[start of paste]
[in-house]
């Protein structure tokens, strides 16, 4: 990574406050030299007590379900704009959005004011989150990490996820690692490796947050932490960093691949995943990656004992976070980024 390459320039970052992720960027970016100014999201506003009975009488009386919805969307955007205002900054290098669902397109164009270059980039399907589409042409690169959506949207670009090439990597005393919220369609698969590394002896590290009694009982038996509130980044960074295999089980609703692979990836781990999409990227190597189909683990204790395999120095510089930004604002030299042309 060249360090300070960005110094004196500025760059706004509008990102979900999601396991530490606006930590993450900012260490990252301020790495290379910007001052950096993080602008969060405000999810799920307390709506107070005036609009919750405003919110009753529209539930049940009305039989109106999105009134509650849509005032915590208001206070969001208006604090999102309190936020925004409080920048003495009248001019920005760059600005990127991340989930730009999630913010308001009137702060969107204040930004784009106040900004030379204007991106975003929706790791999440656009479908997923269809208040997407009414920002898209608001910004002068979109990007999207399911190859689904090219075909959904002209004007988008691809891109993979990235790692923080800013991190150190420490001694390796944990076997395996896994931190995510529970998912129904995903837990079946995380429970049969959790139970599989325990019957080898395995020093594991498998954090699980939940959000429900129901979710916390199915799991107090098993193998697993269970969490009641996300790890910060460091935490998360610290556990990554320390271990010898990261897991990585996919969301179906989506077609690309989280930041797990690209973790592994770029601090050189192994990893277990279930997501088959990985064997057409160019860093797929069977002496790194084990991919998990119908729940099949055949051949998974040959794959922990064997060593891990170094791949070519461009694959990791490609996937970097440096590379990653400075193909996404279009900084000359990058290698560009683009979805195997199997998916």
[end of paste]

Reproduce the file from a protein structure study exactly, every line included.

[in-house]
């Protein structure tokens, strides 16, 4: 990574406050030299007590379900704009959005004011989150990490996820690692490796947050932490960093691949995943990656004992976070980024 390459320039970052992720960027970016100014999201506003009975009488009386919805969307955007205002900054290098669902397109164009270059980039399907589409042409690169959506949207670009090439990597005393919220369609698969590394002896590290009694009982038996509130980044960074295999089980609703692979990836781990999409990227190597189909683990204790395999120095510089930004604002030299042309 060249360090300070960005110094004196500025760059706004509008990102979900999601396991530490606006930590993450900012260490990252301020790495290379910007001052950096993080602008969060405000999810799920307390709506107070005036609009919750405003919110009753529209539930049940009305039989109106999105009134509650849509005032915590208001206070969001208006604090999102309190936020925004409080920048003495009248001019920005760059600005990127991340989930730009999630913010308001009137702060969107204040930004784009106040900004030379204007991106975003929706790791999440656009479908997923269809208040997407009414920002898209608001910004002068979109990007999207399911190859689904090219075909959904002209004007988008691809891109993979990235790692923080800013991190150190420490001694390796944990076997395996896994931190995510529970998912129904995903837990079946995380429970049969959790139970599989325990019957080898395995020093594991498998954090699980939940959000429900129901979710916390199915799991107090098993193998697993269970969490009641996300790890910060460091935490998360610290556990990554320390271990010898990261897991990585996919969301179906989506077609690309989280930041797990690209973790592994770029601090050189192994990893277990279930997501088959990985064997057409160019860093797929069977002496790194084990991919998990119908729940099949055949051949998974040959794959922990064997060593891990170094791949070519461009694959990791490609996937970097440096590379990653400075193909996404279009900084000359990058290698560009683009979805195997199997998916």